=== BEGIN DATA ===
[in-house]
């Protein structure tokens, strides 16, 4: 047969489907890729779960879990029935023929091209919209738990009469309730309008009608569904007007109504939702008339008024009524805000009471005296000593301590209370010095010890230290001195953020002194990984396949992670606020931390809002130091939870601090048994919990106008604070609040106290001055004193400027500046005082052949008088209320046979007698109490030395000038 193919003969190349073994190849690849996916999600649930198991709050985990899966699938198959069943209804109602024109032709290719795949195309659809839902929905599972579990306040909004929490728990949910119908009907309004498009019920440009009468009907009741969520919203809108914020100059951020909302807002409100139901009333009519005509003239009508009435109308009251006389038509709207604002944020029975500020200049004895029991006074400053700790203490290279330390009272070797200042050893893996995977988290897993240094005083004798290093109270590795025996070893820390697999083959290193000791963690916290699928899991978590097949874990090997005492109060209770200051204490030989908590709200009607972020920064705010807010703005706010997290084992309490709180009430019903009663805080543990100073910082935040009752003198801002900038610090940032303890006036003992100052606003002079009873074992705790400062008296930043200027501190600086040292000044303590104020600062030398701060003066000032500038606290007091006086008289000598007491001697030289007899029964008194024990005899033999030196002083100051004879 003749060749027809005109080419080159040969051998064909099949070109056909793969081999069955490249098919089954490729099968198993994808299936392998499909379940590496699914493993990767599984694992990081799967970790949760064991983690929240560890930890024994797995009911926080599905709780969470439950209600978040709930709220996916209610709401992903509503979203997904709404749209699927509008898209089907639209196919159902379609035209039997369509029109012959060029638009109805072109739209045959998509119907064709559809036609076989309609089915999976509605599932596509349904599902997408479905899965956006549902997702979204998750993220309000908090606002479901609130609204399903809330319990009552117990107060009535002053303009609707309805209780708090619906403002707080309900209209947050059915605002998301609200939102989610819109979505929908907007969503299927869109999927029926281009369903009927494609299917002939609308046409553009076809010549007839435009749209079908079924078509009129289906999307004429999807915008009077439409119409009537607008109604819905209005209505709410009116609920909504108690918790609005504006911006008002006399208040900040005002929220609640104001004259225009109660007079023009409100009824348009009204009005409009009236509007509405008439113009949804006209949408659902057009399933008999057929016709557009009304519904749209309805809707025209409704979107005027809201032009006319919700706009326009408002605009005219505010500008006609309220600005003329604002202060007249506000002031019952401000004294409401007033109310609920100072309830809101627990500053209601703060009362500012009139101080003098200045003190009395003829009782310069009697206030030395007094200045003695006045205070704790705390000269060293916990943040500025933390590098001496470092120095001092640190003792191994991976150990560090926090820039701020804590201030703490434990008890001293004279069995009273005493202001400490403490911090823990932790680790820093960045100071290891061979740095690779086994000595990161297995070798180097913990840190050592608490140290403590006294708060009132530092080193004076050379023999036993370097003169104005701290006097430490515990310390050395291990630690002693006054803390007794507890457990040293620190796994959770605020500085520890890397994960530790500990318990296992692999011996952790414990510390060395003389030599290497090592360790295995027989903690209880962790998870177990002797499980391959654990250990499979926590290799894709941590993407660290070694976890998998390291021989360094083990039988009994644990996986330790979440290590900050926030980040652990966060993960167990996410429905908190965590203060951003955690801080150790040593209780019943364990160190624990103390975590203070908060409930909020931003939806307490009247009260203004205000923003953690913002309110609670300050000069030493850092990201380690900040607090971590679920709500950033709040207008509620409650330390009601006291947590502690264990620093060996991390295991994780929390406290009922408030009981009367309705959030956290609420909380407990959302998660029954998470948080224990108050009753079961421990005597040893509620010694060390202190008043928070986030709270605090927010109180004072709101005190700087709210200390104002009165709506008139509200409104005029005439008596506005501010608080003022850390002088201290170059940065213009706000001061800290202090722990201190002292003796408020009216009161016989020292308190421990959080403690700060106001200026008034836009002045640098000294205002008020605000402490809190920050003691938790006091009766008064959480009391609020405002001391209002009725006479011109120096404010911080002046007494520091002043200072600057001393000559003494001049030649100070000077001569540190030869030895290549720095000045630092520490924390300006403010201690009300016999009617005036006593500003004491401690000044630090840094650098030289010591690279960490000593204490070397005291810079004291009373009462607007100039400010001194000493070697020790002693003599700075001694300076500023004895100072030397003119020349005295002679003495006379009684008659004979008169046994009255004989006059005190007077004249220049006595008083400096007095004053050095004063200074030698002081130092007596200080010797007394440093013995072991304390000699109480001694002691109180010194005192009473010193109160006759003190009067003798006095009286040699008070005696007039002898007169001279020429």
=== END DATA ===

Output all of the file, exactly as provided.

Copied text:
[in-house]
């Protein structure tokens, strides 16, 4: 047969489907890729779960879990029935023929091209919209738990009469309730309008009608569904007007109504939702008339008024009524805000009471005296000593301590209370010095010890230290001195953020002194990984396949992670606020931390809002130091939870601090048994919990106008604070609040106290001055004193400027500046005082052949008088209320046979007698109490030395000038 193919003969190349073994190849690849996916999600649930198991709050985990899966699938198959069943209804109602024109032709290719795949195309659809839902929905599972579990306040909004929490728990949910119908009907309004498009019920440009009468009907009741969520919203809108914020100059951020909302807002409100139901009333009519005509003239009508009435109308009251006389038509709207604002944020029975500020200049004895029991006074400053700790203490290279330390009272070797200042050893893996995977988290897993240094005083004798290093109270590795025996070893820390697999083959290193000791963690916290699928899991978590097949874990090997005492109060209770200051204490030989908590709200009607972020920064705010807010703005706010997290084992309490709180009430019903009663805080543990100073910082935040009752003198801002900038610090940032303890006036003992100052606003002079009873074992705790400062008296930043200027501190600086040292000044303590104020600062030398701060003066000032500038606290007091006086008289000598007491001697030289007899029964008194024990005899033999030196002083100051004879 003749060749027809005109080419080159040969051998064909099949070109056909793969081999069955490249098919089954490729099968198993994808299936392998499909379940590496699914493993990767599984694992990081799967970790949760064991983690929240560890930890024994797995009911926080599905709780969470439950209600978040709930709220996916209610709401992903509503979203997904709404749209699927509008898209089907639209196919159902379609035209039997369509029109012959060029638009109805072109739209045959998509119907064709559809036609076989309609089915999976509605599932596509349904599902997408479905899965956006549902997702979204998750993220309000908090606002479901609130609204399903809330319990009552117990107060009535002053303009609707309805209780708090619906403002707080309900209209947050059915605002998301609200939102989610819109979505929908907007969503299927869109999927029926281009369903009927494609299917002939609308046409553009076809010549007839435009749209079908079924078509009129289906999307004429999807915008009077439409119409009537607008109604819905209005209505709410009116609920909504108690918790609005504006911006008002006399208040900040005002929220609640104001004259225009109660007079023009409100009824348009009204009005409009009236509007509405008439113009949804006209949408659902057009399933008999057929016709557009009304519904749209309805809707025209409704979107005027809201032009006319919700706009326009408002605009005219505010500008006609309220600005003329604002202060007249506000002031019952401000004294409401007033109310609920100072309830809101627990500053209601703060009362500012009139101080003098200045003190009395003829009782310069009697206030030395007094200045003695006045205070704790705390000269060293916990943040500025933390590098001496470092120095001092640190003792191994991976150990560090926090820039701020804590201030703490434990008890001293004279069995009273005493202001400490403490911090823990932790680790820093960045100071290891061979740095690779086994000595990161297995070798180097913990840190050592608490140290403590006294708060009132530092080193004076050379023999036993370097003169104005701290006097430490515990310390050395291990630690002693006054803390007794507890457990040293620190796994959770605020500085520890890397994960530790500990318990296992692999011996952790414990510390060395003389030599290497090592360790295995027989903690209880962790998870177990002797499980391959654990250990499979926590290799894709941590993407660290070694976890998998390291021989360094083990039988009994644990996986330790979440290590900050926030980040652990966060993960167990996410429905908190965590203060951003955690801080150790040593209780019943364990160190624990103390975590203070908060409930909020931003939806307490009247009260203004205000923003953690913002309110609670300050000069030493850092990201380690900040607090971590679920709500950033709040207008509620409650330390009601006291947590502690264990620093060996991390295991994780929390406290009922408030009981009367309705959030956290609420909380407990959302998660029954998470948080224990108050009753079961421990005597040893509620010694060390202190008043928070986030709270605090927010109180004072709101005190700087709210200390104002009165709506008139509200409104005029005439008596506005501010608080003022850390002088201290170059940065213009706000001061800290202090722990201190002292003796408020009216009161016989020292308190421990959080403690700060106001200026008034836009002045640098000294205002008020605000402490809190920050003691938790006091009766008064959480009391609020405002001391209002009725006479011109120096404010911080002046007494520091002043200072600057001393000559003494001049030649100070000077001569540190030869030895290549720095000045630092520490924390300006403010201690009300016999009617005036006593500003004491401690000044630090840094650098030289010591690279960490000593204490070397005291810079004291009373009462607007100039400010001194000493070697020790002693003599700075001694300076500023004895100072030397003119020349005295002679003495006379009684008659004979008169046994009255004989006059005190007077004249220049006595008083400096007095004053050095004063200074030698002081130092007596200080010797007394440093013995072991304390000699109480001694002691109180010194005192009473010193109160006759003190009067003798006095009286040699008070005696007039002898007169001279020429």